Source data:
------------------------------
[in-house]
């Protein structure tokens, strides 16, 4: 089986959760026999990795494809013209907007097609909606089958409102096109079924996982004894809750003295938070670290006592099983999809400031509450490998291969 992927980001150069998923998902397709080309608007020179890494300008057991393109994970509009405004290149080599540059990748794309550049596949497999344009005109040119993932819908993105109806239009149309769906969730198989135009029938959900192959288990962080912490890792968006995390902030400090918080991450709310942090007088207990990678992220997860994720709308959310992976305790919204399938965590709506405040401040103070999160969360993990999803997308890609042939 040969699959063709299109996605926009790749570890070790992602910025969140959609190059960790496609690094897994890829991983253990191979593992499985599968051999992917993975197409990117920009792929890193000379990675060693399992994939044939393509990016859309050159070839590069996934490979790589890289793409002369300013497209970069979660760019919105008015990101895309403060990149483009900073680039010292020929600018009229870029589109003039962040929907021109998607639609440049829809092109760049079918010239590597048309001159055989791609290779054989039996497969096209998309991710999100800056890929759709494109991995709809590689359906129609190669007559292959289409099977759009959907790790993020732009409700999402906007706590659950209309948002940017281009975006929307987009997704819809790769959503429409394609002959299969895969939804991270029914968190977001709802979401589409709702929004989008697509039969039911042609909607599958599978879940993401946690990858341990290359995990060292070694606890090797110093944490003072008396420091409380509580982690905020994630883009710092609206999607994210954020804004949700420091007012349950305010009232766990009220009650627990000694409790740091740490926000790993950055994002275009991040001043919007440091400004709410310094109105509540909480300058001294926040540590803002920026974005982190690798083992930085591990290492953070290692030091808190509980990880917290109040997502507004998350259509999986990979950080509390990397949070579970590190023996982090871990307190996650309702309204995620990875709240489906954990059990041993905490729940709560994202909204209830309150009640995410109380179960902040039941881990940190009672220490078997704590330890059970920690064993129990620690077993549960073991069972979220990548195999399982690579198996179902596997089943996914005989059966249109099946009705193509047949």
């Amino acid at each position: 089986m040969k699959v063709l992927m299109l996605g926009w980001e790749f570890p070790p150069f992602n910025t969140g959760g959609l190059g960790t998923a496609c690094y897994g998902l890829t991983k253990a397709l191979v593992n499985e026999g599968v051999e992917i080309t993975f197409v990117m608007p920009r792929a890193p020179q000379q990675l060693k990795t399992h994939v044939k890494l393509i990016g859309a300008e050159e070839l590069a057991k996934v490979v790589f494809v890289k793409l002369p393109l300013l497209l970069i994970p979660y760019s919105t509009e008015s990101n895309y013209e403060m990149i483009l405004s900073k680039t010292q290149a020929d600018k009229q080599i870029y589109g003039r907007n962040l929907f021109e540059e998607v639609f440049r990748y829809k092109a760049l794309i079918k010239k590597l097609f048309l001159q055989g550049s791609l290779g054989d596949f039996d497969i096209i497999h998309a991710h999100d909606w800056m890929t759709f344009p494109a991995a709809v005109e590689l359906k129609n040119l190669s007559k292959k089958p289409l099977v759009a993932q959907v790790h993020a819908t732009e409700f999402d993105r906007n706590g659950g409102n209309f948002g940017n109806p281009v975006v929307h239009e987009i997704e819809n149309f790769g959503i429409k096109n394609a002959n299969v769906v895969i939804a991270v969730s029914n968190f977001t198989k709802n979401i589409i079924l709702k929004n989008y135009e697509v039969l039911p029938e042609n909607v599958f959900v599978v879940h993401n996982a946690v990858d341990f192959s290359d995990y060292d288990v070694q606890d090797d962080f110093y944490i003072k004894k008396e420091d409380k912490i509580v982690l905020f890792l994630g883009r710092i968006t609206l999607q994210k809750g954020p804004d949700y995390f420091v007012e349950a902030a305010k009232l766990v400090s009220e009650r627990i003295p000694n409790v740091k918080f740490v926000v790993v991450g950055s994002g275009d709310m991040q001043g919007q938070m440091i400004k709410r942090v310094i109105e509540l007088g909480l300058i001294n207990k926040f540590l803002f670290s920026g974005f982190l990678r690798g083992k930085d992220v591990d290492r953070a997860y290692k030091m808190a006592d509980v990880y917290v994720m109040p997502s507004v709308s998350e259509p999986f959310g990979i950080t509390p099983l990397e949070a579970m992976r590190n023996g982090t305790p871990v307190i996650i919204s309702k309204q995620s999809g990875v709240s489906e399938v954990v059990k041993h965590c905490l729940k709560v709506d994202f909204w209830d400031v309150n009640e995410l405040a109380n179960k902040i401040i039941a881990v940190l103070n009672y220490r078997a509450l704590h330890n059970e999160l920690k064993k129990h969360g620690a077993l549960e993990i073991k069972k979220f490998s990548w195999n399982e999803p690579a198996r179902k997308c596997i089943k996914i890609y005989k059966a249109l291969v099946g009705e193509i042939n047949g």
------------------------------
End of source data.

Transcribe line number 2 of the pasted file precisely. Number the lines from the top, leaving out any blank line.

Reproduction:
């Protein structure tokens, strides 16, 4: 089986959760026999990795494809013209907007097609909606089958409102096109079924996982004894809750003295938070670290006592099983999809400031509450490998291969 992927980001150069998923998902397709080309608007020179890494300008057991393109994970509009405004290149080599540059990748794309550049596949497999344009005109040119993932819908993105109806239009149309769906969730198989135009029938959900192959288990962080912490890792968006995390902030400090918080991450709310942090007088207990990678992220997860994720709308959310992976305790919204399938965590709506405040401040103070999160969360993990999803997308890609042939 040969699959063709299109996605926009790749570890070790992602910025969140959609190059960790496609690094897994890829991983253990191979593992499985599968051999992917993975197409990117920009792929890193000379990675060693399992994939044939393509990016859309050159070839590069996934490979790589890289793409002369300013497209970069979660760019919105008015990101895309403060990149483009900073680039010292020929600018009229870029589109003039962040929907021109998607639609440049829809092109760049079918010239590597048309001159055989791609290779054989039996497969096209998309991710999100800056890929759709494109991995709809590689359906129609190669007559292959289409099977759009959907790790993020732009409700999402906007706590659950209309948002940017281009975006929307987009997704819809790769959503429409394609002959299969895969939804991270029914968190977001709802979401589409709702929004989008697509039969039911042609909607599958599978879940993401946690990858341990290359995990060292070694606890090797110093944490003072008396420091409380509580982690905020994630883009710092609206999607994210954020804004949700420091007012349950305010009232766990009220009650627990000694409790740091740490926000790993950055994002275009991040001043919007440091400004709410310094109105509540909480300058001294926040540590803002920026974005982190690798083992930085591990290492953070290692030091808190509980990880917290109040997502507004998350259509999986990979950080509390990397949070579970590190023996982090871990307190996650309702309204995620990875709240489906954990059990041993905490729940709560994202909204209830309150009640995410109380179960902040039941881990940190009672220490078997704590330890059970920690064993129990620690077993549960073991069972979220990548195999399982690579198996179902596997089943996914005989059966249109099946009705193509047949």